Protesters are preparing to demonstrate against the "extreme" views of tennis great Margaret Court at the Australian Open which begins in Melbourne next week.
Court, a 24-time grand slam singles title winner who is now senior pastor at the Victory Life Centre church in Perth, says the Federal Government's proposed gay marriage reforms would "legitimise what God calls abominable sexual practices".
Activists are calling for people to unfurl rainbow flags at the Margaret Court Arena and wear gay pride colours. Around 1,000 people are expected to take part.
Former Australian Medical Association president Kerryn Phelps is spearheading the criticism of Court's views.
Professor Phelps says Court's views go beyond a difference of opinion over gay marriage and are dangerous and hurtful.
"She's way past the foot fault now. I think she's so far out of court it's not funny," she said.
"Her views on homosexuality are so extreme that they really almost defy comment. I don't think that this is a matter of freedom of expression.
"In talking about, in the past, lesbianism 'destroying the game of tennis', she is inciting the bigots out there, giving them basically permission to say these sorts of things in the public arena, and it's very hurtful."
Professor Phelps also takes offence at Court's belief that homosexuality can be cured.
"There are a number of views that are particularly offensive. One that is of particular note is that she runs some kind of program in her so-called church where she tries to cure homosexuality," she said.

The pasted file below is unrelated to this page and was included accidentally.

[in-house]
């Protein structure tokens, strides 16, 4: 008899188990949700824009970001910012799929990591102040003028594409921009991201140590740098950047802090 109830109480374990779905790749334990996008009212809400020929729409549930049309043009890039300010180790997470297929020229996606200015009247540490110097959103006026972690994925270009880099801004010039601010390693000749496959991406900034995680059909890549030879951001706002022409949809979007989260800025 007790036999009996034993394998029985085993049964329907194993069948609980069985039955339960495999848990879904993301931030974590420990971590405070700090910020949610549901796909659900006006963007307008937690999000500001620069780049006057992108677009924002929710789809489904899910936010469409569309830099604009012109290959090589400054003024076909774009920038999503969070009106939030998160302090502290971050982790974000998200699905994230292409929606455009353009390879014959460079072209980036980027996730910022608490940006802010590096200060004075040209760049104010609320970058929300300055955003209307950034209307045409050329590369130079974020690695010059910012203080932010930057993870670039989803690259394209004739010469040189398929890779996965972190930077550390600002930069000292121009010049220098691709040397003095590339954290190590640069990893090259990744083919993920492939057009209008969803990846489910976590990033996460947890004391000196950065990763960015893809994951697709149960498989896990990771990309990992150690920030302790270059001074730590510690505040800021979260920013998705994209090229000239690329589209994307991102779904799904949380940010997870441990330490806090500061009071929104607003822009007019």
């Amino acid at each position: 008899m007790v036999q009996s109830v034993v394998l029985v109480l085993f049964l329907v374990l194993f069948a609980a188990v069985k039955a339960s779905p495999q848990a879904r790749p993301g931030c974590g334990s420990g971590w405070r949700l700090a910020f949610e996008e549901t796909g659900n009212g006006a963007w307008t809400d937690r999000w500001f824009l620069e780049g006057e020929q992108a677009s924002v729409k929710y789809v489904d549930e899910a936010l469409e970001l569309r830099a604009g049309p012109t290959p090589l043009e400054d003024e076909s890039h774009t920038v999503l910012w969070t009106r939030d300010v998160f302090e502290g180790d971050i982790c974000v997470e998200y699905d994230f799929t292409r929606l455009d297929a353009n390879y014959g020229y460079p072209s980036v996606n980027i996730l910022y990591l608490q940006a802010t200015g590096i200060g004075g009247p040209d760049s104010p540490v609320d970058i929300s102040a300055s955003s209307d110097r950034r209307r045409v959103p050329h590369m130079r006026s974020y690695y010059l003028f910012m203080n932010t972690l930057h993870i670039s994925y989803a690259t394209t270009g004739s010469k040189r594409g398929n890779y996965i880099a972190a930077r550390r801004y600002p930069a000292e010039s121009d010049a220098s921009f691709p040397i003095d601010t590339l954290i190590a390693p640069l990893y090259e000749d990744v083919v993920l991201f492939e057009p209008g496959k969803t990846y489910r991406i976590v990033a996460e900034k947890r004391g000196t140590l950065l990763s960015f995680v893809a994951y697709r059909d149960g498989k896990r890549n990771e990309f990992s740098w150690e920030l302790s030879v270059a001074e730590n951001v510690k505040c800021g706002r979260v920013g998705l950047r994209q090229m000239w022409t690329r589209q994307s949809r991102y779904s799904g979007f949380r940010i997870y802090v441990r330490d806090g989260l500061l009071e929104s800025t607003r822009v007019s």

"Now you cannot cure something that's not a disease or a problem. The disease or the problem is homophobia. That's the thing that needs to be cured."
Earlier this week Court told Reuters that any protests would not stop her attending Open matches.
She said she was "sad" protesters might seek to use the tennis as a venue for expressing their views.
"Minority groups can have their views, [but] as soon as a Christian stands up it's not allowed," she said.
Court also said she stuck by her views on same-sex marriage but denied she was anti-gay.
"I actually love homosexual people," the 69-year-old said.
"I do not have anything against them. It's just my view and it's in the scriptures... the bible will always be the TV guide to my life.
"I believe marriage is something between a man and a woman."
But Professor Phelps says Court's name should be stripped from the Melbourne tennis arena which was named by Tennis Australia in honour of her achievements.
"The Australian Open is an iconic sporting event. It has international attention and for the name of somebody who has now associated themselves with some very extreme views that harm a lot of people, I don't think that that's appropriate for the name of that venue," she said.
"The really confusing thing here is that like any Australian, and like any sports fan, I can appreciate her sporting achievements.
"But I don't think that gives her licence to spread the kind of hateful comments that she is spreading. In fact, I think it's irresponsible for somebody to use their sporting fame to spread these kinds of views."
Tennis Australia says the arena was named in honour of Court's sporting achievements and her views are her own.
ABC/ReutersTags: gays-and-lesbians, discrimination, tennis, community-and-society, melbourne-3000, australia, perth-6000 First posted January 13, 2012 17:05:22